. Echocardiogram. Sound waves (ultrasound) create images of the moving heart. Your doctor can use this test to see how your heart's chambers and valves are pumping blood through your heart. An echocardiogram can help identify whether an area of your heart has been damaged.
. Coronary catheterization (angiogram). A liquid dye is injected into the arteries of your heart through a long, thin tube (catheter) that's fed through an artery, usually in your leg or groin, to the arteries in your heart. The dye makes the arteries visible on X-ray, revealing areas of blockage.
. Cardiac CT or MRI. These tests create images of your heart and chest. Cardiac CT scans use X-rays. Cardiac MRI uses a magnetic field and radio waves to create images of your heart. For both tests, you lie on a table that slides inside a long tubelike machine. Each can be used to diagnose heart problems, including the extent of damage from heart attacks.
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A heart attack occurs when one or more of your coronary arteries becomes blocked. Over time, a buildup of fatty deposits, including cholesterol, form substances called plaques, which can narrow the arteries (atherosclerosis). This condition, called coronary artery disease, causes most heart attacks.
During a heart attack, a plaque can rupture and spill cholesterol and other substances into the bloodstream. A blood clot forms at the site of the rupture. If the clot is large, it can block blood flow through the coronary artery, starving the heart of oxygen and nutrients (ischemia).
You might have a complete or partial blockage of the coronary artery.
. A complete blockage means you've had an ST elevation myocardial infarction (STEMI).
. A partial blockage means you've had a non-ST elevation myocardial infarction (NSTEMI).
Diagnosis and treatment might be different depending on which type you've had.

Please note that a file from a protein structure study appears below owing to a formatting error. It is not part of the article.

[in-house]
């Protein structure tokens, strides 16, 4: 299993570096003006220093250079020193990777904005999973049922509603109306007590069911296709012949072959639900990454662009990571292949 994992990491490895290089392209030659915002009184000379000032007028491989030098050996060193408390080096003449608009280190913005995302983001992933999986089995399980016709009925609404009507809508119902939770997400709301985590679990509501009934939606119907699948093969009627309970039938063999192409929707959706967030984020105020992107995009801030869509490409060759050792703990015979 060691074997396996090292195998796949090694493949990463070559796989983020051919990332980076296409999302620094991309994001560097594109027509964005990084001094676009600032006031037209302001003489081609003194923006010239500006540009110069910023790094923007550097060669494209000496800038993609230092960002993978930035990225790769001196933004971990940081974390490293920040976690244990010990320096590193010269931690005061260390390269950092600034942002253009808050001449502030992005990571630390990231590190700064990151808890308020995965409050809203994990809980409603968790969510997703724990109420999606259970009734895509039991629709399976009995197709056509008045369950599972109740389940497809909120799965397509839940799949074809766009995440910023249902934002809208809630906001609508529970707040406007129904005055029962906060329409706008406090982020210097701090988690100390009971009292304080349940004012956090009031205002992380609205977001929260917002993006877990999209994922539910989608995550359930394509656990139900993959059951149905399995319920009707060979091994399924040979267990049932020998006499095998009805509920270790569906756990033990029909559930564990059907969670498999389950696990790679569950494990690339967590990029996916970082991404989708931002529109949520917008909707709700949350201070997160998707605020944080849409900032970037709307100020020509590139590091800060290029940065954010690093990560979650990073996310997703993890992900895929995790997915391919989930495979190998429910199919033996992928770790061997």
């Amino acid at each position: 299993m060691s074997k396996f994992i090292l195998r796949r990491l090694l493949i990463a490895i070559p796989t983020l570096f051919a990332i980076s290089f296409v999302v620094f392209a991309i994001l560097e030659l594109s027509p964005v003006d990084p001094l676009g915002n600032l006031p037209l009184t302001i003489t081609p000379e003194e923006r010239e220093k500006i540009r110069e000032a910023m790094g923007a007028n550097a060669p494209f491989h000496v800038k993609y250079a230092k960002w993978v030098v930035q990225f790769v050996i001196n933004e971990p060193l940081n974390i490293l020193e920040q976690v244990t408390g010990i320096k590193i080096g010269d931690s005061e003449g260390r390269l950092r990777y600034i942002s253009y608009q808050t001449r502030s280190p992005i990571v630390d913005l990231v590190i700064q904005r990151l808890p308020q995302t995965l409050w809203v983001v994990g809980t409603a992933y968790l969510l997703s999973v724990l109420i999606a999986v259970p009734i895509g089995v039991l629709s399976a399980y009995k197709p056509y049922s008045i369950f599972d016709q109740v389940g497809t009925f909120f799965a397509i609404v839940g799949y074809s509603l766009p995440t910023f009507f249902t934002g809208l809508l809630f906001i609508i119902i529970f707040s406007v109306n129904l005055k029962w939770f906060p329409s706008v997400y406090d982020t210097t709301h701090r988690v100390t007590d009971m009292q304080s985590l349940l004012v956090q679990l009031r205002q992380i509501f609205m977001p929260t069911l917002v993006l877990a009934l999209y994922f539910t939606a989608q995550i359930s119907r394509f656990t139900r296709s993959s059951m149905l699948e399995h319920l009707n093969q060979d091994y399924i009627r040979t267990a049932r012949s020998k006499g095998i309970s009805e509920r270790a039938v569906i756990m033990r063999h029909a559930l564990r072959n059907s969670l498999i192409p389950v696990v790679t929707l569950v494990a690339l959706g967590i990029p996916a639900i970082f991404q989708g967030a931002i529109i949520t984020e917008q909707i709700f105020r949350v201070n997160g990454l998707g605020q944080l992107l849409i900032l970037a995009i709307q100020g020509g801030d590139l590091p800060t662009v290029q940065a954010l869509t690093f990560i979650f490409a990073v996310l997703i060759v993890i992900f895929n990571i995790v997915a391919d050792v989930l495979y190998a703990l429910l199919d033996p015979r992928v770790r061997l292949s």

Another cause of a heart attack is a spasm of a coronary artery that shuts down blood flow to part of the heart muscle. Using tobacco and illicit drugs, such as cocaine, can cause a life-threatening spasm.
Infection with COVID-19 also may damage your heart in ways that result in a heart attack.
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Certain factors contribute to the unwanted buildup of fatty deposits (atherosclerosis) that narrows arteries throughout your body. You can improve or eliminate many of these risk factors to reduce your chances of having a first or another heart attack.
Heart attack risk factors include:
. Age. Men age 45 or older and women age 55 or older are more likely to have a heart attack than are younger men and women.
. Tobacco. This includes smoking and long-term exposure to secondhand smoke.
. High blood pressure. Over time, high blood pressure can damage arteries that lead to your heart. High blood pressure that occurs with other conditions, such as obesity, high cholesterol or diabetes, increases your risk even more.
. High blood cholesterol or triglyceride levels. A high level of low-density lipoprotein (LDL) cholesterol ("bad" cholesterol) is most likely to narrow arteries. A high level of triglycerides, a type of blood fat related to your diet, also increases your risk of a heart attack. However, a high level of high-density lipoprotein (HDL) cholesterol ("good" cholesterol) may lower your risk.
. Obesity. Obesity is linked with high blood cholesterol levels, high triglyceride levels, high blood pressure and diabetes. Losing just 10% of your body weight can lower this risk.